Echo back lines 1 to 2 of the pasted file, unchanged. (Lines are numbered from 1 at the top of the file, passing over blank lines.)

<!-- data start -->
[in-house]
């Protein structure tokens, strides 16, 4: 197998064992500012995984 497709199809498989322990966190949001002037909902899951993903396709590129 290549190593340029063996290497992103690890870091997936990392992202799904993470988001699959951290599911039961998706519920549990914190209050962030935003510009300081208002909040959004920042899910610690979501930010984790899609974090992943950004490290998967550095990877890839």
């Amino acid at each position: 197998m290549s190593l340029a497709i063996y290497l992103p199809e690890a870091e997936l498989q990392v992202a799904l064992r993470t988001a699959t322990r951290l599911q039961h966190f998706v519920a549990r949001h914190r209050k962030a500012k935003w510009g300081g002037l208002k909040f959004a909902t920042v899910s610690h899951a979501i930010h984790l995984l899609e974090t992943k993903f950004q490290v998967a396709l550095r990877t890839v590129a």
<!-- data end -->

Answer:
[in-house]
């Protein structure tokens, strides 16, 4: 197998064992500012995984 497709199809498989322990966190949001002037909902899951993903396709590129 290549190593340029063996290497992103690890870091997936990392992202799904993470988001699959951290599911039961998706519920549990914190209050962030935003510009300081208002909040959004920042899910610690979501930010984790899609974090992943950004490290998967550095990877890839």